These special attacks will be utilised constantly, and they’ll have more of an effect depending on the type of enemy you’re facing. Some attacks have status effects and can cause poisoning or burning, for example. When using these attacks on bosses, they’ll build up temporary resistances, so mixing up your approach is yet another factor in the RTTBs you have. Whether you’re facing soldiers, bandits, or monsters, they’ll all have their own attacks and patterns to become familiar with, and when balancing your entire party’s approach, these fights are not only incredibly involving, they push you to pay close attention to every single decision the enemy makes. These attacks also consume EP, meaning you’ll need to find more on the battlefield in the form of jade fragments, or stock up on potions back at the shop.

One of the most visually impressive moments in battle, as well as the most advantageous abilities at your disposal, is the use of a Magilumic Orb. You’ll fill up your TP gauge, and once a slot is filled, you’ll be able to call upon a giant beast to do untold damage to proceedings, or have them heal you, add a temporary buff to your power, and more. There’s nothing greater than having Bahamut turn up and reign purple fire down from the heavens on a group of enemies, just as you’re close to defeat. These creatures can turn the tides of battle, especially once you’ve levelled them up through research done back at HQ.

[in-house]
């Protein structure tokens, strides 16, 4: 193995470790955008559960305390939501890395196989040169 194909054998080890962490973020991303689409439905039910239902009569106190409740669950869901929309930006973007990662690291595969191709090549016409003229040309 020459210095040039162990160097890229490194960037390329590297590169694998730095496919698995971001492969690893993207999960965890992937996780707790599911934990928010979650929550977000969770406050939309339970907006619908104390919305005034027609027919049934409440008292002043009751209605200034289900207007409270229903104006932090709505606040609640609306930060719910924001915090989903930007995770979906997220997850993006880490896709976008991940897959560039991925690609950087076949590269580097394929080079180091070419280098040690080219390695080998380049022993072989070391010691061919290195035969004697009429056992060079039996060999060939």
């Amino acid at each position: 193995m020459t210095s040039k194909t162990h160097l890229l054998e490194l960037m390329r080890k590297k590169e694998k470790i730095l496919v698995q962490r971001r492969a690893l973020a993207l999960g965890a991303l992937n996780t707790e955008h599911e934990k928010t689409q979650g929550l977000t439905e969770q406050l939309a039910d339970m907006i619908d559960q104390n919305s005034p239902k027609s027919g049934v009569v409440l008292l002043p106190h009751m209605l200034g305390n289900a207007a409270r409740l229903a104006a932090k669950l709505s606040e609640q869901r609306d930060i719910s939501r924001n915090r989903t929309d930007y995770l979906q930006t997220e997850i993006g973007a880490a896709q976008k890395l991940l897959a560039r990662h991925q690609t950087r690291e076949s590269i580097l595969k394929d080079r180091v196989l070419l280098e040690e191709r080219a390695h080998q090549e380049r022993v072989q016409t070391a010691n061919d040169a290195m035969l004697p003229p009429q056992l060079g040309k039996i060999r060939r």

Like Game of Thrones, where there is clear inspiration throughout, there’re plenty of characters, organisations, and locations that get thrown at you from the start. While at first it’s hard to keep up with all the names and advances in the vast and dense story, it soon starts to fall into place, and with the addition of a library back at base for you to spend time reading up on character biographies and documents pertaining to everything that’s happening, you’re given plenty of opportunities to gain clarity in the plot that’s unfolding throughout. Again, like George R.R. Martin’s fantasy epic, the characters are what invests you in The DioField Chronicle.